dc.description.abstract Anna Freud famously wrote that “sex is something you do, sexuality is something you are.” (King, 2011) The act of sex and the concept of sexual identity throughout history, and into the future, will continue to be amended in regards to what is considered so- cially acceptable and desirable. Advances in pharmacology (birth control, Viagra), technology (vibrators), sexual politics (gay mar- riage), social media (sex-ting), to name only a few, continue to change the emotional and behavioral conventions around sexuality. With these various social factors influencing the already complicated and private matter of sex and sexuality, it is further challen- ging to understand the nature of people as users in regards to design of sexual products and services. When considering the realm of the adult store industry, people as users, are often a hidden and an ever-moving target. Within Hel- sinki Finland, it is also a market mostly misunderstood and underserved by current adult store offerings. Previously unassociated with the adult store industry, I began to explore its vast offering in early 2012 in order to create a business plan for a ‘pleasure bouti- que’ within an entrepreneurship course. Through this process I discovered the industry to be fascinating, controversial and rapidly growing. After immersing myself in the market I felt there were many opportunities to satisfy unmet markets and customer needs through design. With the adult store industry steadily increasing and the cultural perception of sexuality evolving, the need to un- derstand people as users is especially important for the desirability and ultimate success of my business design concepts within this industry. To better understand how to satisfy user needs through design, this thesis focuses on creating and conducting a qualitative consumer research approach through ten extreme user interviews. It centers on two objectives, first to create a qualitative consumer research approach that more effectively investigates a taboo subject, in this case, sexuality. Creating this approach provides a ground plan on how to interview users regarding private topics, which as an outlined process, the creative industry currently lacks. To accomplish this, the methodology created utilizes a combination of existing research methods. The process draws from three fields: the user- centered realm of human factors research as well as areas of psychology and ethnography, as it relates to hidden populations and counter sub-cultures. The second aim of this thesis is to gain valuable insights through ten extreme user interviews that provide insights, inspiration and opportunities for satisfying user needs through design. This thesis begins with an introduction into related literature regarding sexual history and a personal immersion into the adult store industry. Stemming from this observation follows the research proposal: how to create and conduct a qualitative consumer research approach that allows the investigation of a private and taboo topic. Chapter two outlines the creation of the qualitative consumer research methodology, prior to introducing the ten extreme users and their interview summary findings within chapter three. Chapter three concludes with identifying and explaining the three key user insight themes found. These include the tensions surrounding the duality of gender, the duality of self (real and ideal mental construct) and lastly, the desire for feeling a sense of intimacy and sense of love (in agape form) over the mere act and objectification of sex and sexual objects. The fourth chapter discusses how these key insights have opened up areas of opportunity for design that will better satisfy and re- sonate with users in comparison to the original pleasure boutique concept. The first two opportunity areas describe how the design of visual communication could blur the lines between the genders and gender roles for a more unified concept of sexual identity. The third area focuses on the desire to ridicule the confines of social norms in regards to sexuality as a means to find liberation. This could also be embodied within the brand of the pleasure boutique and its visual communication. Lastly, the final insight discusses the opportunity for design messaging and visual communication to use elements illustrating a sense of agape love and intimacy that people ultimately desire. This area could push boundaries further by utilizing shared aspects from different religions that embody enlightenment and the sublime through aspects of agape love. en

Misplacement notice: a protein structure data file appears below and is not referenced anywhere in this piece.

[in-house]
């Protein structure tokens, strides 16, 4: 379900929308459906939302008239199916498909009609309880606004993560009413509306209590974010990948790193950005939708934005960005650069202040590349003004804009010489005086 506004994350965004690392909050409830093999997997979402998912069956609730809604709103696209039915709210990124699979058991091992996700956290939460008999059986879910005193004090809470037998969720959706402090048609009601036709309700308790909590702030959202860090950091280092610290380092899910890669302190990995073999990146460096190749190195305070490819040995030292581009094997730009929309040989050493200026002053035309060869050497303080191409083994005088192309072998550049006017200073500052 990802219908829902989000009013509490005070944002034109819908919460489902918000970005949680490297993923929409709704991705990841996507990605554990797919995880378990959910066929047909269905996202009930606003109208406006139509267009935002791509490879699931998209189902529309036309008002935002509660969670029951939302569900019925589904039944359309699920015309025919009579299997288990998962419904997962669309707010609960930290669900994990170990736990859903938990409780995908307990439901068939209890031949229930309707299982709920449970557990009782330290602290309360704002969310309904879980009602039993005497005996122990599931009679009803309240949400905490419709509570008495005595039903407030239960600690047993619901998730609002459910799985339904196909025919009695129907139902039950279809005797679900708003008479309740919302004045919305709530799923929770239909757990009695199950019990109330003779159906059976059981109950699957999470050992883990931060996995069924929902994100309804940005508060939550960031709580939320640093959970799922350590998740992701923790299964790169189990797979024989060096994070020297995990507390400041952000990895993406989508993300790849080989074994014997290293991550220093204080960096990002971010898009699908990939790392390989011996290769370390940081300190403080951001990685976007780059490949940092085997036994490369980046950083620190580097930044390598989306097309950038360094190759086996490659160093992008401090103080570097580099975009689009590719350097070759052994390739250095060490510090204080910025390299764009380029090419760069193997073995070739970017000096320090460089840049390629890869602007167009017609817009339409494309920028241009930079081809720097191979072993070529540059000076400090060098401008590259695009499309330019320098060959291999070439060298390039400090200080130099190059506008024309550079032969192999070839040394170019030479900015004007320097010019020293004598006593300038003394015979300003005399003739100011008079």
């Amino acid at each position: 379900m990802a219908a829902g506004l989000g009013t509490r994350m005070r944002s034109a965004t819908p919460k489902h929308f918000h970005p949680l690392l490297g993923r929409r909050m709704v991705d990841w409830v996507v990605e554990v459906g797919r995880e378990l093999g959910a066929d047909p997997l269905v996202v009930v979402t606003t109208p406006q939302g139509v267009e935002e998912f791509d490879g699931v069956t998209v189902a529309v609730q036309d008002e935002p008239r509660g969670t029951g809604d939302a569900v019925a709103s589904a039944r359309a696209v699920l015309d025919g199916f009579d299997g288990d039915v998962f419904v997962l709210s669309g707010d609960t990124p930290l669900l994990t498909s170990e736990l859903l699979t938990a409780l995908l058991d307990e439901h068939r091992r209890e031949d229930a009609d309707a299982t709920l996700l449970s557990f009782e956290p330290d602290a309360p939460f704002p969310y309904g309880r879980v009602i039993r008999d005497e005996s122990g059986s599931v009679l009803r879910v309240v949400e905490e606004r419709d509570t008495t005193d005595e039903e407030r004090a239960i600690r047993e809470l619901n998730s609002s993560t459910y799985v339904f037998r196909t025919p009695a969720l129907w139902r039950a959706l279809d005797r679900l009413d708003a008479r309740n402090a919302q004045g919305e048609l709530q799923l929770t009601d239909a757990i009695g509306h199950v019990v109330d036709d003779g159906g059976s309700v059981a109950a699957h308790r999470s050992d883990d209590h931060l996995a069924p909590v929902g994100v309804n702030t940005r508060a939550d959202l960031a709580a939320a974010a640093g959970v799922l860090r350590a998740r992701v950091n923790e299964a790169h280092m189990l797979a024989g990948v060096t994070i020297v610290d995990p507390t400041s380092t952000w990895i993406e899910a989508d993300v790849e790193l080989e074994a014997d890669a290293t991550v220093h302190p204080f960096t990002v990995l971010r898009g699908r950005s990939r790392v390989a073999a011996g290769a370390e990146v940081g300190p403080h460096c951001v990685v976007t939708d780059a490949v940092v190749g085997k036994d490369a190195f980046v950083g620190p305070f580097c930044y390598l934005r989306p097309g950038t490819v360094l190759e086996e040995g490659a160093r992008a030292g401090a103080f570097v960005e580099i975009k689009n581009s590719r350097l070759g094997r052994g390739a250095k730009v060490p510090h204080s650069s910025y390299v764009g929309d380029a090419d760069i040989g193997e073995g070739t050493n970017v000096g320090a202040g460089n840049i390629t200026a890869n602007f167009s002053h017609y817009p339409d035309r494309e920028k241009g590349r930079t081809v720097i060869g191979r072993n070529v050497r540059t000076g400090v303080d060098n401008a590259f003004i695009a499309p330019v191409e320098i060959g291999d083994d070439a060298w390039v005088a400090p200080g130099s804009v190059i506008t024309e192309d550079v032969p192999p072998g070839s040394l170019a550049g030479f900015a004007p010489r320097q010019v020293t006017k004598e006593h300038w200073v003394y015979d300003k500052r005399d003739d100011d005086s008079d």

dc.format.extent 85